Systems Thinking vs Linear Thinking
The Non Obvious nature of Complex Systems
Over years of managing large portfolios of multifamly assets, I have noticed how management staff have responded to a range of problems in their portfolios with decisions that can best be described as short-term interventions. While they did have short term results, over time these decisions in turn led to counter productive results.
What caused these best of intentions to spiral into such disappointing results? The reason lies in part in our tendency to apply linear thinking to complex, nonlinear problems. Systems and linear thinking differ in several important respects, as shown in “Distinguishing Linear Thinking from Systems Thinking” graphic below.
Lewis Thomas, the award-winning medical essayist, observed, “When you are confronted by any complex social system… with things about it that you’re dissatisfied with and anxious to fix, you cannot just step in and set about fixing with much hope of helping. This is one of the sore discouragements of our time”
Systems vs. Linear Thinking
Because the problems addressed by many apartment communities and portfolios are exceedingly complex, one step that managers should take to improve decision making is to think systemically (vs. linearly). Implementing a systems approach involves the following process:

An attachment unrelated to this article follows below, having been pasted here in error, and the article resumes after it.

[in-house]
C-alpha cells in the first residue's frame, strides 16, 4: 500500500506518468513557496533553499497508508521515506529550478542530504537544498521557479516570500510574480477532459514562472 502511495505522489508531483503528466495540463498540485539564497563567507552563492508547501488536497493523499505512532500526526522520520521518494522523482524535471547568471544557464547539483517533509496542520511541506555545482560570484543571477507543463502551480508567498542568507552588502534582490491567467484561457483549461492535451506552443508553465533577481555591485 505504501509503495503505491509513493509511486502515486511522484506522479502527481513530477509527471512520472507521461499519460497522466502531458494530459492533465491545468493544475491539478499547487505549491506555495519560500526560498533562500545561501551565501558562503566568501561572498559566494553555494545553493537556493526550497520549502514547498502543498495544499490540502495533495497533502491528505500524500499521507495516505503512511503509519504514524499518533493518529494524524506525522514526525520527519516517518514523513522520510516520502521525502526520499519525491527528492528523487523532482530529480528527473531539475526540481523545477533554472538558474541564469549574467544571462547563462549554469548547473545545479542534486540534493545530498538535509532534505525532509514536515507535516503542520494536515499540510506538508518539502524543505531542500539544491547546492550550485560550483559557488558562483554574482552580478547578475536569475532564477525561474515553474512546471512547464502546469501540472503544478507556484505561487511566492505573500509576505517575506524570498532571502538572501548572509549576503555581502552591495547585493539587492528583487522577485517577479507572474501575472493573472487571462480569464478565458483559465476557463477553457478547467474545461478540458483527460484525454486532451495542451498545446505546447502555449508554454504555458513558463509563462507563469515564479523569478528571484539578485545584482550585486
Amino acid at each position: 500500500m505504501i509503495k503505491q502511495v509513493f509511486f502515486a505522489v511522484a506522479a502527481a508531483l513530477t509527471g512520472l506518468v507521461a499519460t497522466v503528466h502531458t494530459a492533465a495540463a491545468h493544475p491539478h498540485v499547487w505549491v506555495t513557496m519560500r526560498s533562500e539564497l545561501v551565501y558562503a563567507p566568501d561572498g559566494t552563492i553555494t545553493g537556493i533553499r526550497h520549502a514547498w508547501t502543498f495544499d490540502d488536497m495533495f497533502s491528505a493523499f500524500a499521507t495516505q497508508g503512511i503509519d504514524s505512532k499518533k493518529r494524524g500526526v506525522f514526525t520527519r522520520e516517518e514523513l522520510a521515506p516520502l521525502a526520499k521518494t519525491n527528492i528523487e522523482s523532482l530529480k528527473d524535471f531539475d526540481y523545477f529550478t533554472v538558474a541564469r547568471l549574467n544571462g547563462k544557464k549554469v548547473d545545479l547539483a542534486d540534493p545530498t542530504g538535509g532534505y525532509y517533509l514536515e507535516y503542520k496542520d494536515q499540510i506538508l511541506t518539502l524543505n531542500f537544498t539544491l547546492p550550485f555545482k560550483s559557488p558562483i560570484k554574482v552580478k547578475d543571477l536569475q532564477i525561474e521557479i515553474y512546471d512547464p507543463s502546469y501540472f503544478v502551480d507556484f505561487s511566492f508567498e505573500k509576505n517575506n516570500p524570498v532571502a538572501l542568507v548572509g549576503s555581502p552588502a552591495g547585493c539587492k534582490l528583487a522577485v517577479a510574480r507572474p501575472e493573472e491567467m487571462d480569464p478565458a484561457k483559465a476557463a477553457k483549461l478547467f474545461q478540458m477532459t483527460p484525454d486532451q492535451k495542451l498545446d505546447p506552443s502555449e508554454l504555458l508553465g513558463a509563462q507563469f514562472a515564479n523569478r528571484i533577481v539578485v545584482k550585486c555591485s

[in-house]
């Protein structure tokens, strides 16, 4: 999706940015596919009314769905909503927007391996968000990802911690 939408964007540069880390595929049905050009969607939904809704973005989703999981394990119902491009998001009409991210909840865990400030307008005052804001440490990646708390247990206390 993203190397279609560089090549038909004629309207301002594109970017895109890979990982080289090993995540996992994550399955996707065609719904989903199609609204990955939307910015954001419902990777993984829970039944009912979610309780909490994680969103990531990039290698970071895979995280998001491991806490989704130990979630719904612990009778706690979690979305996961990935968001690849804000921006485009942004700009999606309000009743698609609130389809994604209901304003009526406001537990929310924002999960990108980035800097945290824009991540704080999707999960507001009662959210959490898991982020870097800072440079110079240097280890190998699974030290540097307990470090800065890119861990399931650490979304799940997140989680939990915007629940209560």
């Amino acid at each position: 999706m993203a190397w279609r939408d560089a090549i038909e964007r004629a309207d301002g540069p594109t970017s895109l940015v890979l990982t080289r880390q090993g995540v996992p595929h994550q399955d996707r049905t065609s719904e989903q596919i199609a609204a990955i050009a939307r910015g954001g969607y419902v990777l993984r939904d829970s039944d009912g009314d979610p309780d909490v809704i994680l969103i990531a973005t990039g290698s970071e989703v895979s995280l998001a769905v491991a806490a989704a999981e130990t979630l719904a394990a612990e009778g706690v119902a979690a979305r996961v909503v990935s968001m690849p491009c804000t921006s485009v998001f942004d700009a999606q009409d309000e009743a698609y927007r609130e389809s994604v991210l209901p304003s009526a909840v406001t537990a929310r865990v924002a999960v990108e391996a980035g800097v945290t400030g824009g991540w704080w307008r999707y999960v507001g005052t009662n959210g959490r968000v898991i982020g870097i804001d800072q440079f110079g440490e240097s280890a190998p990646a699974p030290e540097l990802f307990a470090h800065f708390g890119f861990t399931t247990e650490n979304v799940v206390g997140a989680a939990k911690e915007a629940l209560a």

- Building a strong foundation for change by engaging multiple stakeholders to identify an initial vision and picture of current reality
- Engaging stakeholders to explain their often competing views of why a chronic, complex problem persists despite people’s best efforts to solve it
- Integrating the diverse perspectives into a map that provides a more complete picture of the system and root causes of the problem
- Supporting people to see how their well-intended efforts to solve the problem often make the problem worse
- Committing to a compelling vision of the future and supportive strategies that can lead to sustainable, system-wide change